Published on Data Blog

World’s population will continue to grow and will reach nearly 10 billion by 2050

There has been tremendous growth in the size of the world’s population in the last half century. Global population was around 3 billion in 1960. By 1987, in less than three decades, it had surpassed 5 billion and there were around 7.6 billion people in the world in 2018.

This growth varies greatly across regions. Since 1960, the largest relative growth has taken place in Sub-Saharan Africa where the population expanded from 227 million in 1960 to more than 1 billion in 2018—a nearly fivefold increase. The second largest growth over the period can be seen in Middle East and North Africa, where the population increased more than 4 times, from 105 million to 449 million.

It is projected that the world’s population will continue to grow and will reach nearly 10 billion by 2050. While in other regions growth will slow significantly, in Sub-Saharan Africa, the population is projected to double by 2050, an expansion of nearly 10 times relative to 1960, from 227 million to 2.2 billion.

As a result, the share of Sub-Saharan Africa in the world’s population is projected to grow as well. In 1960, the share of the region was just 7 percent, but this has increased to 14 percent in 2018, and is projected to reach 23 percent by 2050. Globally, almost 1 in 4 people will be Sub-Saharan African in 2050, whereas the ratio was 1 in 13 in 1960.

This is largely due to continuously higher fertility rates in Sub-Saharan Africa compared to the rest of the world. Today, on average, women there have 4.8 children per woman, compared with less than 3 children per woman worldwide, and the fertility in Sub-Saharan Africa is projected to remain substantially higher than in any other region for the next few decades.

The size of the world’s population is the result of fertility and mortality in the past years – births and deaths. In fact, there is a strong correlation between fertility and mortality. Women tend to have more children where children are more likely to die, and bear fewer children where their child’s risk of dying is lower. In all regions, both mortality and fertility are lowering, but in Sub-Saharan Africa both fertility and mortality are higher than in other parts of the world, and fertility tends to be higher for a given level of child mortality, when compared to other regions, such as South Asia.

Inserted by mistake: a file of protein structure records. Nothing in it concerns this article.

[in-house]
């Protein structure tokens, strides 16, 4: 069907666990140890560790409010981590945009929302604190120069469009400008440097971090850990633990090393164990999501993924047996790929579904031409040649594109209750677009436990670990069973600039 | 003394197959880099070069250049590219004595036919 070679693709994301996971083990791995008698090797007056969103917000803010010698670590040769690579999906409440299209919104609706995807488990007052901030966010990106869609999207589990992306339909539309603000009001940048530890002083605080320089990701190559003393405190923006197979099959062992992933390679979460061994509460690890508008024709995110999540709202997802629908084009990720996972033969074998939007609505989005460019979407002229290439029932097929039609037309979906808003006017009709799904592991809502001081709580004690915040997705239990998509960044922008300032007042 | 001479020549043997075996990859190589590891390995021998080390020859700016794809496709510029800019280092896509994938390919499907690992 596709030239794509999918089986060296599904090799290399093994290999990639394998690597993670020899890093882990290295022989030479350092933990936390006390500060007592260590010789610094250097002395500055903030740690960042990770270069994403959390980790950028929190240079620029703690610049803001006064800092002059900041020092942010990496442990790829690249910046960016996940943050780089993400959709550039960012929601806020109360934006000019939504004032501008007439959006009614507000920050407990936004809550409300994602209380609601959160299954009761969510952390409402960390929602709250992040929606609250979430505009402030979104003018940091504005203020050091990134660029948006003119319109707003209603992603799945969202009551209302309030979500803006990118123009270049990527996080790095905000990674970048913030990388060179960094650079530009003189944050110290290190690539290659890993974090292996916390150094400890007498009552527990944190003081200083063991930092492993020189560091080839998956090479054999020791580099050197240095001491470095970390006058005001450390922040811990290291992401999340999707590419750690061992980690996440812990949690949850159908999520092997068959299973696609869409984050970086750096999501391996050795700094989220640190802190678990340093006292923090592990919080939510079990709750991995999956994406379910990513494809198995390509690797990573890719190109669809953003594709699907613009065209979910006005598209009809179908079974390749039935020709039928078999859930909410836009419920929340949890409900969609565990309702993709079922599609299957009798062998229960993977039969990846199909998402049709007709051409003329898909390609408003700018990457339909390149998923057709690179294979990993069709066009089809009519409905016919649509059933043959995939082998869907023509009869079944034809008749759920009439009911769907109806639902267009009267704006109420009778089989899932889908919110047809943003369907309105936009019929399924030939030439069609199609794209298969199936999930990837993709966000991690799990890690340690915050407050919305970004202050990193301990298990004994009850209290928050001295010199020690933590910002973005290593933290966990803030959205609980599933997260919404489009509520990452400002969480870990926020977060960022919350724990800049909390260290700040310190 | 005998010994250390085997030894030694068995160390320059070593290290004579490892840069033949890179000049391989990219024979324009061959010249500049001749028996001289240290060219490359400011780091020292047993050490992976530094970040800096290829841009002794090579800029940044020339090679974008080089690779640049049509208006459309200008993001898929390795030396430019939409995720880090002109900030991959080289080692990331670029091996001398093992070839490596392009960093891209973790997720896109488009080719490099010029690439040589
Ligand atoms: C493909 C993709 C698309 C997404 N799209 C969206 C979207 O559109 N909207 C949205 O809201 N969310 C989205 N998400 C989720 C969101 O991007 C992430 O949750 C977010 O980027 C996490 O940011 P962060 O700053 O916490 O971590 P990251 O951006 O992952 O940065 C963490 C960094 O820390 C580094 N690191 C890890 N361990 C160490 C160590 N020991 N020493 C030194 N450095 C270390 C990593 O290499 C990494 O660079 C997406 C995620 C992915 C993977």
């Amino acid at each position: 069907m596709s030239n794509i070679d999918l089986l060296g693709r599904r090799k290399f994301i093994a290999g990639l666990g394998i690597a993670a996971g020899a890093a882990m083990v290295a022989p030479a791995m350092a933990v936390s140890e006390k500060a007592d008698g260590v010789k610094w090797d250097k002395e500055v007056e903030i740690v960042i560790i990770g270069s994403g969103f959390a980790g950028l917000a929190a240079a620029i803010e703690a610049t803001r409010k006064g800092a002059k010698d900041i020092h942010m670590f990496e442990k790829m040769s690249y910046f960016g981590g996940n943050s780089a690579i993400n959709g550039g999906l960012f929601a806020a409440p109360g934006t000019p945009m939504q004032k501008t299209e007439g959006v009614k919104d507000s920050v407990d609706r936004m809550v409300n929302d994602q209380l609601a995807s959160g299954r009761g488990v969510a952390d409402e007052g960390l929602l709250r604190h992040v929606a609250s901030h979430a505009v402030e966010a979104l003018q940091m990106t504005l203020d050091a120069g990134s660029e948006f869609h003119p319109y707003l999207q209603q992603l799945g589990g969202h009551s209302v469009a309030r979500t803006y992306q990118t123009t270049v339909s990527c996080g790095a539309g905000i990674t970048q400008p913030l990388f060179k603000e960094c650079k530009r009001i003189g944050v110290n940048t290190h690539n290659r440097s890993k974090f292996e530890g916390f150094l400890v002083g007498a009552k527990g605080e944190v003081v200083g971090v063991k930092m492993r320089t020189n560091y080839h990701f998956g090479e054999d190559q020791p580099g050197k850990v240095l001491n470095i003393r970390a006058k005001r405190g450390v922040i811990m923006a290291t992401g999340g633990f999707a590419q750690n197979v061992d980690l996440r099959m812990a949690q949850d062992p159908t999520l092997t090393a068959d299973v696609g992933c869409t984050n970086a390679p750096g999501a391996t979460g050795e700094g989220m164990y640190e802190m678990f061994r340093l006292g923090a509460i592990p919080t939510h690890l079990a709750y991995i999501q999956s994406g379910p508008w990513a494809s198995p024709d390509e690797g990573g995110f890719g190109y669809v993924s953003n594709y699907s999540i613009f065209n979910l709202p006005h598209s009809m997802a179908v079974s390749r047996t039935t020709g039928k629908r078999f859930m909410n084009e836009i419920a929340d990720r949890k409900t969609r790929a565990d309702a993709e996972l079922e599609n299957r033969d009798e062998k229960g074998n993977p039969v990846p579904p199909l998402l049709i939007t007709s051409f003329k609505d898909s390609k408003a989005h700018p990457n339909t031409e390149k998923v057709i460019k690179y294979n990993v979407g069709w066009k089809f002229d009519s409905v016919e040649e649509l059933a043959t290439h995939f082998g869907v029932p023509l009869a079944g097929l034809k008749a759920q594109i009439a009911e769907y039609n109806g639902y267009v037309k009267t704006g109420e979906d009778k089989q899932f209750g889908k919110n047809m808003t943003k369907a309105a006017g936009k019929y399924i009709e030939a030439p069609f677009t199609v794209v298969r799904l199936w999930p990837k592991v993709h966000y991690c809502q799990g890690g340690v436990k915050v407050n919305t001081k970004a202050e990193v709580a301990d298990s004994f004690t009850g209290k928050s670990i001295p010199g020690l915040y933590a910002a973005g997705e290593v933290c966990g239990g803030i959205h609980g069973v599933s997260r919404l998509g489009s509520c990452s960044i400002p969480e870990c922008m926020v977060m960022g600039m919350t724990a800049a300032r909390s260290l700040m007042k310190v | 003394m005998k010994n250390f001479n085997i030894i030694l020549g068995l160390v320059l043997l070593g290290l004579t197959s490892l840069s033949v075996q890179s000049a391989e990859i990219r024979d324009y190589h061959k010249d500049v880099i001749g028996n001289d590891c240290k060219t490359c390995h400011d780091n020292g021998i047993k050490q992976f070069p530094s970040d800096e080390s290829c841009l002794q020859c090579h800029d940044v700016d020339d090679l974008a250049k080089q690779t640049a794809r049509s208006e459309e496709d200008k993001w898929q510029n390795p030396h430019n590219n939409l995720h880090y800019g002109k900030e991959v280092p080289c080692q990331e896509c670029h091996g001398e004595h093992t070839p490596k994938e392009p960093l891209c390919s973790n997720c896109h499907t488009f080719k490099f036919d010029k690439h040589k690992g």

Fertility level has a broad range across countries spanning from less than 1.1 children per woman in the Korean Republic to more than 7.1 children in Niger. The risk of dying for children also varies across countries from 2.1 children dying per 1000 live births in Iceland to 127 children dying in Somalia according to the UN Inter-agency Group for Child Mortality Estimation (UN IGME).

Population data can be accessed through the World Development Indicators database and Population Estimates and Projections database. For more information on data coverage, curation, and methodologies, please refer to the World Development Indicators website, and HealthStats website.


Emi Suzuki

Demographer, Development Data Group, World Bank

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